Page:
Wednesday, June 05, 2013

deep river

Smedley Butler, combat veteran, two time Medal of Honor winner and at 38 the youngest Marine ever to achieve the rank of general, retired from the corps aged 50, after 33 years of service. Four years later Gen. Butler published "War is a Racket," partly an accusation against his government and its military of war crimes, and partly a confession.

I spent 33 years and four months … as a high class muscle man for big business, for Wall Street and the bankers. In short, I was a racketeer, a gangster for capitalism. I helped make Mexico and especially Tampico safe for American oil interests in 1914. I helped make Haiti and Cuba a decent place for the National City Bank boys to collect revenues in. I helped in the raping of half a dozen Central American republics for the benefit of Wall Street. I helped purify Nicaragua for the International Banking House of Brown Brothers in 1902-1912. I brought light to the Dominican Republic for the American sugar interests in 1916. I helped make Honduras right for the American fruit companies in 1903. In China in 1927, I helped see to it that Standard Oil went on its way unmolested.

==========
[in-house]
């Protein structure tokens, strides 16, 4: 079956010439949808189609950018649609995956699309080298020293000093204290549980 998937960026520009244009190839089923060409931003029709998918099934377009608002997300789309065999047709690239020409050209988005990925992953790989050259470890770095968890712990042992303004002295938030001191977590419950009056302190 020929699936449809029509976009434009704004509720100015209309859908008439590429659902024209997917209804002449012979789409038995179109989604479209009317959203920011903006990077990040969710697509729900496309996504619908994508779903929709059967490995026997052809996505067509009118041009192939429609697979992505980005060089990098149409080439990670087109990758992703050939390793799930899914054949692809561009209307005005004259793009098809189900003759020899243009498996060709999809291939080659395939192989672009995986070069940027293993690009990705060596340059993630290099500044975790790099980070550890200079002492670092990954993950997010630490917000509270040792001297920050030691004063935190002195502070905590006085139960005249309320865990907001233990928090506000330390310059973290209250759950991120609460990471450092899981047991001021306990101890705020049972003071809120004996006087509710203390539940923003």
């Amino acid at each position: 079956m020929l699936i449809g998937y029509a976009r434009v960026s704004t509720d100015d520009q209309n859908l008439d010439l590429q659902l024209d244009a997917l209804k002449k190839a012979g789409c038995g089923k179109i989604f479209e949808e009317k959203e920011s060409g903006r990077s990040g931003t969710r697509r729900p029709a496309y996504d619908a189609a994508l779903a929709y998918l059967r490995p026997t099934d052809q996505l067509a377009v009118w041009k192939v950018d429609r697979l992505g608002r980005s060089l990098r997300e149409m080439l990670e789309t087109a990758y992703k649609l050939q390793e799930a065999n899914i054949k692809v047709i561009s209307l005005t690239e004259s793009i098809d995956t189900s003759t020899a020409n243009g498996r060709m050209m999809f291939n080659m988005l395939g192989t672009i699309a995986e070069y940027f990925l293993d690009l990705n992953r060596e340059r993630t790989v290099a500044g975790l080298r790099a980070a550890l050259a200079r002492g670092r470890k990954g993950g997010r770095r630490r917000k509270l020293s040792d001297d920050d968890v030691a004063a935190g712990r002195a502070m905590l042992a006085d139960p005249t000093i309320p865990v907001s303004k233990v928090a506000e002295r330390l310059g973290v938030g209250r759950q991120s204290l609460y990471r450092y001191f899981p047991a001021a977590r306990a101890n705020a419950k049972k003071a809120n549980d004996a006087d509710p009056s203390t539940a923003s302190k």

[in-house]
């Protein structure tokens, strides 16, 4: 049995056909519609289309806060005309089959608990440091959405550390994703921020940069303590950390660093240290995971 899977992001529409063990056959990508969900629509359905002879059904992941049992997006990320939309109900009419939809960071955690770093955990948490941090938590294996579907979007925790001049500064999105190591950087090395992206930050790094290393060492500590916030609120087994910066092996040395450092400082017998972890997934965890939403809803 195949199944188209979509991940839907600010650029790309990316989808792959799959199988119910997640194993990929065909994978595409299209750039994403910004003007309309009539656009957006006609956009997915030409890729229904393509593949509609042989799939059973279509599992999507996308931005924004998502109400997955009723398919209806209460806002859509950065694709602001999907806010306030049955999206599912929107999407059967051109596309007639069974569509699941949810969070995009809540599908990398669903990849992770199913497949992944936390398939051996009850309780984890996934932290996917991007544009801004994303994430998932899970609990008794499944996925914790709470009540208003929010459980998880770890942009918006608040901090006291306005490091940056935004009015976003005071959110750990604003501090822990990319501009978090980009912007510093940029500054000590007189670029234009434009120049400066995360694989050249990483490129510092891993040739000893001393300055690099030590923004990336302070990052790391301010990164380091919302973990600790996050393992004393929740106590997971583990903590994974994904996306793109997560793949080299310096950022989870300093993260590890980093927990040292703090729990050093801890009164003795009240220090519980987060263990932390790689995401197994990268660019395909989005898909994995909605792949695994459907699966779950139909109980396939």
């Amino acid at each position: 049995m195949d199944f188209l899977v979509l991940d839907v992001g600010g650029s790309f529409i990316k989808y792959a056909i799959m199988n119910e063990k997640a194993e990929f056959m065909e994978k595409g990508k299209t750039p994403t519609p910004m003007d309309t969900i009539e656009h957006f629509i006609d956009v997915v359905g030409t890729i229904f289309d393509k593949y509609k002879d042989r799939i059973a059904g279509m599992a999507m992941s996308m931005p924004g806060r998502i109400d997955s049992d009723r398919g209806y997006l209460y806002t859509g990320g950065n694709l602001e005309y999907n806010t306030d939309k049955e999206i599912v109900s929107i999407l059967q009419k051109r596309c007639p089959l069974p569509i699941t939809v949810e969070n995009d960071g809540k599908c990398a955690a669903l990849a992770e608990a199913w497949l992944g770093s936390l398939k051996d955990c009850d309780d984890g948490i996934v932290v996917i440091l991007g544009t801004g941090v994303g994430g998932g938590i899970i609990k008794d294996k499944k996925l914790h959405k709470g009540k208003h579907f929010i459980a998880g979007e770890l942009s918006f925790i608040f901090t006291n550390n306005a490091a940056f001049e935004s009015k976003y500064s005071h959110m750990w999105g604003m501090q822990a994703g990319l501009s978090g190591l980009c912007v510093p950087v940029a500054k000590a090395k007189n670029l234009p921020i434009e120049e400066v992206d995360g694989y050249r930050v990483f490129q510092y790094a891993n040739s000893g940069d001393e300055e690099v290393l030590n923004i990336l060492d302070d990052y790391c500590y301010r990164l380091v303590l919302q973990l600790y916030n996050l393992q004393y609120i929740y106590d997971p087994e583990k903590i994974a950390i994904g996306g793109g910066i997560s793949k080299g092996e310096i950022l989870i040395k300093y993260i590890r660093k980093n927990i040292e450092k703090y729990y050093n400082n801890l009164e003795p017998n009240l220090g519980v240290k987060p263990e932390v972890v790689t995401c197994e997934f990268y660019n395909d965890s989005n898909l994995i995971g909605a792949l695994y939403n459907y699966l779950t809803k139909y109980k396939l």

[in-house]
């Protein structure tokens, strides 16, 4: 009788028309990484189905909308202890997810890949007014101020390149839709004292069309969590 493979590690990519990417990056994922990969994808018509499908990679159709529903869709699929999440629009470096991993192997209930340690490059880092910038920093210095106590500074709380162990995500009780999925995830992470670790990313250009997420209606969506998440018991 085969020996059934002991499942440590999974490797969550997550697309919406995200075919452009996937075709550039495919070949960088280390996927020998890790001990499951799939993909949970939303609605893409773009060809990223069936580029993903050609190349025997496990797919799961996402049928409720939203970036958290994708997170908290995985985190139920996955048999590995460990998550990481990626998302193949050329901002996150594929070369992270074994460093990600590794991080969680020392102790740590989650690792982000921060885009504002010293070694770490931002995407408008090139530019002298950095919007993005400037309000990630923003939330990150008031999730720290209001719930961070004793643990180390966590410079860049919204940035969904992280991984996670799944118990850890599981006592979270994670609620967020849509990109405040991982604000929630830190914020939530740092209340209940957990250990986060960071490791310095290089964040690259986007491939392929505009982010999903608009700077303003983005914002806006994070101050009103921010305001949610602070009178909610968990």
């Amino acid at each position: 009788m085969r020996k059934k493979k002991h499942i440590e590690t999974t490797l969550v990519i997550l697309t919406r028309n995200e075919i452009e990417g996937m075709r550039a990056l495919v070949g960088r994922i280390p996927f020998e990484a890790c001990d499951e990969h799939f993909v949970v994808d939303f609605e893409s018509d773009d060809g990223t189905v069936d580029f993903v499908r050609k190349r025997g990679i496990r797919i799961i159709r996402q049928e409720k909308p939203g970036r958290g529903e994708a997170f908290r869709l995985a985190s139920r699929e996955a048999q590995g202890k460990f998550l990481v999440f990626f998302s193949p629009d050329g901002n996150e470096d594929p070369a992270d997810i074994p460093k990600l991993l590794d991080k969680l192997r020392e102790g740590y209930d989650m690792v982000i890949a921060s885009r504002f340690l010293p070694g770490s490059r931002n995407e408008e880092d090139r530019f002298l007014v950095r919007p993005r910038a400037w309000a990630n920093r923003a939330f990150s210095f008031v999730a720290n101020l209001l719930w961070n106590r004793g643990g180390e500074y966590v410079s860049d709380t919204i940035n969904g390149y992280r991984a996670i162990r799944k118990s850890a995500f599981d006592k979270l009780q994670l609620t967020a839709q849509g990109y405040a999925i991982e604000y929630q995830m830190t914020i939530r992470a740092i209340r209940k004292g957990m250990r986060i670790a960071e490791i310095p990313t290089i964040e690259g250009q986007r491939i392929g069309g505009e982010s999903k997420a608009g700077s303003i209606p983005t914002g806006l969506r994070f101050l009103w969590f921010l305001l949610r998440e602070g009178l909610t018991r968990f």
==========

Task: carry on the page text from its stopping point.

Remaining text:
Does this sort of mea culpa represent a change of heart, or did the general gradually recognize the nature of his work during his years of service? Either way, I've noticed that there are times when a few of our greatest, most esteemed, and highly-trained warriors suddenly crack, as it were, and begin telling the unvarnished truth, as they understand it, almost as an act of penance.  

I recently became acquainted with such a man. He's a small, fit, guy about my age, a committed peace activist, very active in ongoing protests at the Trident nuclear submarine base in Bangor, Washington, on Puget Sound.  He retired from the Navy a few years ago. He  was the commander of a Trident Sub



2 comments:

Joe said...

Dave, that important topic reminded of http://en.wikipedia.org/wiki/Confessions_of_an_Economic_Hit_Man

Dave B, a.k.a. catboxer said...

Never read that one, but I've heard we can learn a lot from it.